Robed in raspberry silk and white cotton, Shanshan’s begins by undulating across the stage, her arms rippling like waves.  It’s gorgeous.  One by one she puts the bowls atop her head, keeping those bowls centered while lowering herself to the floor, spinning, leaning over and bringing one leg up above her head.  It’s nuts – and what amazes me is that she’s so smooth at the same time that her movements are clearly articulated, which seems an unlikely combination.  At one point she actually passes the bowls behind her back like she’s the Harlem Globetrotter of Mongolian horse’s milk.  It’s quite splendid, and obviously her balance is glorious.  The judges throw around concepts like serenity, tranquility, liquidity and grace – but because what she’s done is so particular, they want to see her do the choreography.  This mightily displeases the audience. “Listen, Jerry Springer-audience,” Brady quips, “this isn’t So You Think You Can Yell.”

Just as 18 year old Nico Greetham is above to begin his audition, Nigel’s distracted by a yell from the audience.  It’s Nico’s Colombian mother calling out to her “Papi.”  She’s a hoot, utterly confident in her hollering.  She’s also hot, Nigel observes, intimating that if he gets set up with the mother, Nico might get set up with a ticket.  It turns out, however, that Nico (a blond who inherited his mother’s slim frame and amazing cheekbones) doesn’t need the help.  His piece combines elements of jazz with contemporary and hip hop – it’s very fast slow, fast slow, with a fiery, sharp intensity spiked by moments of coy flirtation.  Flicking his legs up behind his back and over his head, Nico speeds like a snake.  Mary begins a terrible imitation of Nico’s mother, saying that his piece ended too soon, screeching, but her “Papi” sounds like “Puppy,” which makes me laugh. That made her change languages, Nico laughs, and he comes across as sweet rather than haughty, which is a plus.  You can see him being a huge hit with young girls.  “Puppy on the train!” Mary yells.  And where does the train go?  There’s only one destination: Vegas.

Day One’s final contestant is Elyse Frelinger, 23, an aspiring dancer and trapeze instructor from the Santa Monica pier.  (Okay, this is yet another instance where I wonder why she’s flown all the way to Memphis when she clearly lives in the L.A. area!  Mr. E suggests the fear that she wouldn’t stand out enough in L.A?  I’m sure she could have been busy during that audition weekend, but it seems so silly. Damn you, show, why don’t you ask these questions for me?)  At any rate, the footage of her on the trapeze is super cool, and I love her explanation of the joy of dance mirroring the joy of free fall.  In that sense, she reminds me a little of aerialist Eliana.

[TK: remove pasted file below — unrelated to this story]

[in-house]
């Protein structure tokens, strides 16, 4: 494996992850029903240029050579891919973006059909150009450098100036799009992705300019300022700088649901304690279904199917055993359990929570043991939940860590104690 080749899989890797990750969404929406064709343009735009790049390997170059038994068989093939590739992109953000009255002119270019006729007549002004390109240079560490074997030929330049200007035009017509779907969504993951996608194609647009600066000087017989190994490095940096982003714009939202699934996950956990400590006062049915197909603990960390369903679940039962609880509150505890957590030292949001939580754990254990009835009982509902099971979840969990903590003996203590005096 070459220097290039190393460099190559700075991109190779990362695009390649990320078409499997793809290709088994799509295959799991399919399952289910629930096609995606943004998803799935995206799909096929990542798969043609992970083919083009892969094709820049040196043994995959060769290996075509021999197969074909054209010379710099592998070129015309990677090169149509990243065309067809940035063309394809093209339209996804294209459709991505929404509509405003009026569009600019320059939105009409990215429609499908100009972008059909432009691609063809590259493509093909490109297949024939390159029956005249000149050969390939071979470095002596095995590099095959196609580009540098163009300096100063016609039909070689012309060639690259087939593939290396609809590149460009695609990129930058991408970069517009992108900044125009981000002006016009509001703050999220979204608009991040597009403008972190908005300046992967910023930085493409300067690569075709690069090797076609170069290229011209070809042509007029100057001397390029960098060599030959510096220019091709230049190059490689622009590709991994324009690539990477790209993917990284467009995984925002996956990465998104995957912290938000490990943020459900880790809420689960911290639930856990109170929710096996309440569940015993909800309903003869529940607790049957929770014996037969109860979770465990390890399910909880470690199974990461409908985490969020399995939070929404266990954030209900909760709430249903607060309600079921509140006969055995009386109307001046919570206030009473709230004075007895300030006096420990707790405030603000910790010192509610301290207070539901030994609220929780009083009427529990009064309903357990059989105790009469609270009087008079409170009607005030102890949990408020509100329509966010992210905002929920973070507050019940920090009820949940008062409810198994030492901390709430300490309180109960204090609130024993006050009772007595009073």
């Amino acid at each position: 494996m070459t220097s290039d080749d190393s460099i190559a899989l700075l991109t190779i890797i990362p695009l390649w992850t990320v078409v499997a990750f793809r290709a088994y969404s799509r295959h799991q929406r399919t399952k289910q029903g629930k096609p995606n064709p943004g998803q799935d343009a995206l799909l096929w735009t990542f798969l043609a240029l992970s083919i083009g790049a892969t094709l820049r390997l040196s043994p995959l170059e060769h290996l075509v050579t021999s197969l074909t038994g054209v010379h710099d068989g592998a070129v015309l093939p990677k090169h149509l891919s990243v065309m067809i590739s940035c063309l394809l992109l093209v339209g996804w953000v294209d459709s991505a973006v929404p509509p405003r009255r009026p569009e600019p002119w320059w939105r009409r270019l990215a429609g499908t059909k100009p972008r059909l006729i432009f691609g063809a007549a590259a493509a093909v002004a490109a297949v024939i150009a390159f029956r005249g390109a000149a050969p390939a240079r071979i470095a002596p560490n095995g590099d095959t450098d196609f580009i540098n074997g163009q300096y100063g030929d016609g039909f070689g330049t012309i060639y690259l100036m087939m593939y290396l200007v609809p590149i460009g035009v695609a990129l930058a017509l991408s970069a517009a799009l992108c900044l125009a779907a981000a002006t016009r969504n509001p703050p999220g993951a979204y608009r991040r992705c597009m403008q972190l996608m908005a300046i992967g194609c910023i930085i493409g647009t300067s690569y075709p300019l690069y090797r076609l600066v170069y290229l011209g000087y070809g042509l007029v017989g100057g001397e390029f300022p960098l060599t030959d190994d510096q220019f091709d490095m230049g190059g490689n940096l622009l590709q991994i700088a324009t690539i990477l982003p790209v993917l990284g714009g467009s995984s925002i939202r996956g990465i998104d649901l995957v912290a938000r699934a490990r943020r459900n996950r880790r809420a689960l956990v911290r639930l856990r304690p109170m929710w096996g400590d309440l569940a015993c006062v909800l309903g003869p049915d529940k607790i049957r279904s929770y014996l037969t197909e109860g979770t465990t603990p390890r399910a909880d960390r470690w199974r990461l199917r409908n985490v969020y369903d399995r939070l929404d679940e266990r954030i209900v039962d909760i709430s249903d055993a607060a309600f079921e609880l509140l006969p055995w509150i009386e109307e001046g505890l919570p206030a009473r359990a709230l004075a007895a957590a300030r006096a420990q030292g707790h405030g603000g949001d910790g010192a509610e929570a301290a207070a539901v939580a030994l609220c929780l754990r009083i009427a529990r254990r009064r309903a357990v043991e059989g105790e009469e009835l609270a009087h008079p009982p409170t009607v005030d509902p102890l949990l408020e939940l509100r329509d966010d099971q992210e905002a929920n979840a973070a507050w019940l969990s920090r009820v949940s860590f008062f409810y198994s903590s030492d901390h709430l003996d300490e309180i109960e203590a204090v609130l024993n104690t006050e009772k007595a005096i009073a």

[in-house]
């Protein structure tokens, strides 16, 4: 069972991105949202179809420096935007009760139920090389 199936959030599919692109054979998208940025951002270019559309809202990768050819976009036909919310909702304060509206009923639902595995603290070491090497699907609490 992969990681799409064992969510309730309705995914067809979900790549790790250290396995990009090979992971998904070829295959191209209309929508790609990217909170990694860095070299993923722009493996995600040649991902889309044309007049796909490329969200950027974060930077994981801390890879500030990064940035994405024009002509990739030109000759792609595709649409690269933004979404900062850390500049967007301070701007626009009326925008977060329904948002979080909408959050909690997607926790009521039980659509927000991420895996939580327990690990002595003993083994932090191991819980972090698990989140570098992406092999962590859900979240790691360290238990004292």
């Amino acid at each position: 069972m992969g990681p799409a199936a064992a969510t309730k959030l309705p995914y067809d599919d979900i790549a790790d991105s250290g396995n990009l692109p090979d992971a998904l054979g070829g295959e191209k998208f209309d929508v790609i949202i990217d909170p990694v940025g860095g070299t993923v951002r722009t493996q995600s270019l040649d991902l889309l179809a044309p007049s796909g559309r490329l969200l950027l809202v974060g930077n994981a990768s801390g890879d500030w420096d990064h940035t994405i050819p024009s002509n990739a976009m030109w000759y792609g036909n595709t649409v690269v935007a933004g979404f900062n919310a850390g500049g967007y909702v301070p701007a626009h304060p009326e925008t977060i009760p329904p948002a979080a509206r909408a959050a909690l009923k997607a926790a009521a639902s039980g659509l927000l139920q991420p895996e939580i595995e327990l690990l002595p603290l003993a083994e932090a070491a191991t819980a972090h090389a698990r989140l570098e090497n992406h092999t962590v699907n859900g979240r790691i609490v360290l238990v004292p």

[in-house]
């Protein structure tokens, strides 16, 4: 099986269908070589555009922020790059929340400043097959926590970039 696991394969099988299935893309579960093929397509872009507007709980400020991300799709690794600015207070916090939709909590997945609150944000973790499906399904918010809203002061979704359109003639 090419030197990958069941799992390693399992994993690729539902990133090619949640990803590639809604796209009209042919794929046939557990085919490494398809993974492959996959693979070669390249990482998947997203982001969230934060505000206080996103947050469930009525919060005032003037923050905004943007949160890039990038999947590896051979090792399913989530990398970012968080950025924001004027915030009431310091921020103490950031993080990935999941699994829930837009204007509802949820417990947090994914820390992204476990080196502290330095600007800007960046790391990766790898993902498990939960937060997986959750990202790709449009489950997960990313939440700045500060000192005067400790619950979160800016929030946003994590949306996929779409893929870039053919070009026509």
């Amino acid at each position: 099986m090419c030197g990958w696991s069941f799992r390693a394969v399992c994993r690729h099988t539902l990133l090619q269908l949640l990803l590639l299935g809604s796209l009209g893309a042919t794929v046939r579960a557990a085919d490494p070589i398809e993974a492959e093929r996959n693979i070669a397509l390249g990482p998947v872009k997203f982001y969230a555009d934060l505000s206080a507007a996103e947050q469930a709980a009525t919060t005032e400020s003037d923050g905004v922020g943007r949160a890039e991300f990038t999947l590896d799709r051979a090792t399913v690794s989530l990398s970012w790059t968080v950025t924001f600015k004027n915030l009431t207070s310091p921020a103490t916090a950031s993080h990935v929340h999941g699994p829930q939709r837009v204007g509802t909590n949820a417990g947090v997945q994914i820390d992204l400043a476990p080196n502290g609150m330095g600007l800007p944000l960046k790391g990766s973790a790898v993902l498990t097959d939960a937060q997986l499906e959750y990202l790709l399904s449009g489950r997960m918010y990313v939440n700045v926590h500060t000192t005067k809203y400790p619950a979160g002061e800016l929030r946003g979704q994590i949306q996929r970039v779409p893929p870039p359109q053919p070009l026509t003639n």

Dancing to this lovely bit of music, Elyse just blew me away.  First, it’s a really well choreographed piece with its own spirit and terrific dynamics and pacing, and second, she’s just got a beautiful smoothness.  She starts on her back with her legs folded up (mostly where they’d be if she were sitting cross legged with her feet in her hands) and then rolls around a bit, moving to a standing position through ridiculously long twisting handstand.  Her control takes my breath away.  There’s a wonderful abandon to her work as well – languid and captivating – and she does the same walk over/flip to sitting move that Tucker did (except she uses her hands during the walkover).  “She’s even better than me,” my four year enthuses.  Nigel observes that he didn’t hear her land once.  Somehow forgetting about Tucker, Mary remarks on the walkover flip (she’s never seen anything like that before! umm…) and how Elyse melted into the floor like butter.  Well, this dairy goodness is going to Vegas.

And that brings us to Sasha, Marko, and the choreography round.  Donning a red fringe dress, Shanshan works hard, as does tapper Curtis, and – hmmm – the unnamed contemporary guy from the “good nameless auditions” montage.   Though the judges try to fake both of them out, they’re both through.  Hurrah!  And that’s the end of Day One.

And here we are in Day Two, the last day of the Season 10 auditions.  What, me feeling sentimental?  Never!  We start the day off right as ever with Latin ballroom champion Jenna Johnson, 18 who holds 4 national titles along with her adorable red-headed partner Landon (who provides a striking contrast to Jenna’s black hair and blue eyes and who at 17 is sadly too young to be eligible himself).  Does it surprise you to learn she’s from Provo?  Utah, the Competitive Ballroom capital of America.  (Which has to be a lot closer to Austin, but again, okay.)  They’ll be dancing a cha cha because, she tells Cat, “personally I think its the sexiest.” That’s the way to go, Cat agrees.  They debate whether her dress is composed of fringe or tassels.